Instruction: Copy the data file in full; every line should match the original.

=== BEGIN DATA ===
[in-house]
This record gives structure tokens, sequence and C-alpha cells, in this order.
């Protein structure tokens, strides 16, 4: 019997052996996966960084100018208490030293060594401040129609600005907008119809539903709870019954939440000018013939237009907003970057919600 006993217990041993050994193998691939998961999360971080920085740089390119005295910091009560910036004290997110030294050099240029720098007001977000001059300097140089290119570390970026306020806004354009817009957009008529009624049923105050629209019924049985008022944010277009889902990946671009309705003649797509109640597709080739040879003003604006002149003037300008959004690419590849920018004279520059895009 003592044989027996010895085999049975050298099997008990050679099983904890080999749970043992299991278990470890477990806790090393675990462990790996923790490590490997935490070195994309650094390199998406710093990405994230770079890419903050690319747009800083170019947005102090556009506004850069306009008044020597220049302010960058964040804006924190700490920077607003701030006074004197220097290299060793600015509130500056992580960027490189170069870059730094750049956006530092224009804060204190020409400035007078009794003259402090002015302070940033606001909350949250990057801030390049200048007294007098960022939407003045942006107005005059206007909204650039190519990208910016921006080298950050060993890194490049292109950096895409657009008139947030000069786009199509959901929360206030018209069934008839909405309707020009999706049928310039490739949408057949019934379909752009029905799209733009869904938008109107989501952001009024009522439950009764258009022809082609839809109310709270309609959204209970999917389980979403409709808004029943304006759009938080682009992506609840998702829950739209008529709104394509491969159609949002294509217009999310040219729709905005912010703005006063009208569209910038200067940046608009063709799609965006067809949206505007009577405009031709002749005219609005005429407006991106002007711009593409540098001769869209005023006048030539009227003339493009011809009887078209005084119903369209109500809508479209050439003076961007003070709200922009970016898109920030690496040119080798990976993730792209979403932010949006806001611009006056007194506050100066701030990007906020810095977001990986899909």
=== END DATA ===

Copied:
[in-house]
This record gives structure tokens, sequence and C-alpha cells, in this order.
């Protein structure tokens, strides 16, 4: 019997052996996966960084100018208490030293060594401040129609600005907008119809539903709870019954939440000018013939237009907003970057919600 006993217990041993050994193998691939998961999360971080920085740089390119005295910091009560910036004290997110030294050099240029720098007001977000001059300097140089290119570390970026306020806004354009817009957009008529009624049923105050629209019924049985008022944010277009889902990946671009309705003649797509109640597709080739040879003003604006002149003037300008959004690419590849920018004279520059895009 003592044989027996010895085999049975050298099997008990050679099983904890080999749970043992299991278990470890477990806790090393675990462990790996923790490590490997935490070195994309650094390199998406710093990405994230770079890419903050690319747009800083170019947005102090556009506004850069306009008044020597220049302010960058964040804006924190700490920077607003701030006074004197220097290299060793600015509130500056992580960027490189170069870059730094750049956006530092224009804060204190020409400035007078009794003259402090002015302070940033606001909350949250990057801030390049200048007294007098960022939407003045942006107005005059206007909204650039190519990208910016921006080298950050060993890194490049292109950096895409657009008139947030000069786009199509959901929360206030018209069934008839909405309707020009999706049928310039490739949408057949019934379909752009029905799209733009869904938008109107989501952001009024009522439950009764258009022809082609839809109310709270309609959204209970999917389980979403409709808004029943304006759009938080682009992506609840998702829950739209008529709104394509491969159609949002294509217009999310040219729709905005912010703005006063009208569209910038200067940046608009063709799609965006067809949206505007009577405009031709002749005219609005005429407006991106002007711009593409540098001769869209005023006048030539009227003339493009011809009887078209005084119903369209109500809508479209050439003076961007003070709200922009970016898109920030690496040119080798990976993730792209979403932010949006806001611009006056007194506050100066701030990007906020810095977001990986899909």